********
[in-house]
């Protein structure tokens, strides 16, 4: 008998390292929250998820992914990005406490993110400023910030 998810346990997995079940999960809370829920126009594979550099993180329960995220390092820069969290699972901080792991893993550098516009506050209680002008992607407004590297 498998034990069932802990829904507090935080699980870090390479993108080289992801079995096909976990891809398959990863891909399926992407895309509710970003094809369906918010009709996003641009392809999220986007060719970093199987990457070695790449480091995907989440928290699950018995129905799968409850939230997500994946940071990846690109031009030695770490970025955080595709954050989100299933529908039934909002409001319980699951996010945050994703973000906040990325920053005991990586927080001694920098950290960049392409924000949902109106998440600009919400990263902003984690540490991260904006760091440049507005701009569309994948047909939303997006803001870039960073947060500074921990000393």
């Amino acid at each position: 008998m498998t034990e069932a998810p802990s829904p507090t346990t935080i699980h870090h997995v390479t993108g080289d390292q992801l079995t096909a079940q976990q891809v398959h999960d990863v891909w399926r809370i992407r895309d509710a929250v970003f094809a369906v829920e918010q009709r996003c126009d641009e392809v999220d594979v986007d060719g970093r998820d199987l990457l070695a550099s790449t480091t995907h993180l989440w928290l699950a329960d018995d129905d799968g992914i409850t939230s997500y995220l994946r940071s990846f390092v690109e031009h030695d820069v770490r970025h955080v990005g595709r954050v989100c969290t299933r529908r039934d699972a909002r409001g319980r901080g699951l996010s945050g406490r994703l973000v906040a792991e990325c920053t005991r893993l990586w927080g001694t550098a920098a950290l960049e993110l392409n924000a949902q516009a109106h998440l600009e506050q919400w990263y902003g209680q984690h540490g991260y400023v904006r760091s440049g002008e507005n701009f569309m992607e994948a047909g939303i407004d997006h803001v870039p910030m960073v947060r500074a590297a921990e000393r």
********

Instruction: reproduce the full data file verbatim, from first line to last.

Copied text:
[in-house]
């Protein structure tokens, strides 16, 4: 008998390292929250998820992914990005406490993110400023910030 998810346990997995079940999960809370829920126009594979550099993180329960995220390092820069969290699972901080792991893993550098516009506050209680002008992607407004590297 498998034990069932802990829904507090935080699980870090390479993108080289992801079995096909976990891809398959990863891909399926992407895309509710970003094809369906918010009709996003641009392809999220986007060719970093199987990457070695790449480091995907989440928290699950018995129905799968409850939230997500994946940071990846690109031009030695770490970025955080595709954050989100299933529908039934909002409001319980699951996010945050994703973000906040990325920053005991990586927080001694920098950290960049392409924000949902109106998440600009919400990263902003984690540490991260904006760091440049507005701009569309994948047909939303997006803001870039960073947060500074921990000393």
């Amino acid at each position: 008998m498998t034990e069932a998810p802990s829904p507090t346990t935080i699980h870090h997995v390479t993108g080289d390292q992801l079995t096909a079940q976990q891809v398959h999960d990863v891909w399926r809370i992407r895309d509710a929250v970003f094809a369906v829920e918010q009709r996003c126009d641009e392809v999220d594979v986007d060719g970093r998820d199987l990457l070695a550099s790449t480091t995907h993180l989440w928290l699950a329960d018995d129905d799968g992914i409850t939230s997500y995220l994946r940071s990846f390092v690109e031009h030695d820069v770490r970025h955080v990005g595709r954050v989100c969290t299933r529908r039934d699972a909002r409001g319980r901080g699951l996010s945050g406490r994703l973000v906040a792991e990325c920053t005991r893993l990586w927080g001694t550098a920098a950290l960049e993110l392409n924000a949902q516009a109106h998440l600009e506050q919400w990263y902003g209680q984690h540490g991260y400023v904006r760091s440049g002008e507005n701009f569309m992607e994948a047909g939303i407004d997006h803001v870039p910030m960073v947060r500074a590297a921990e000393r």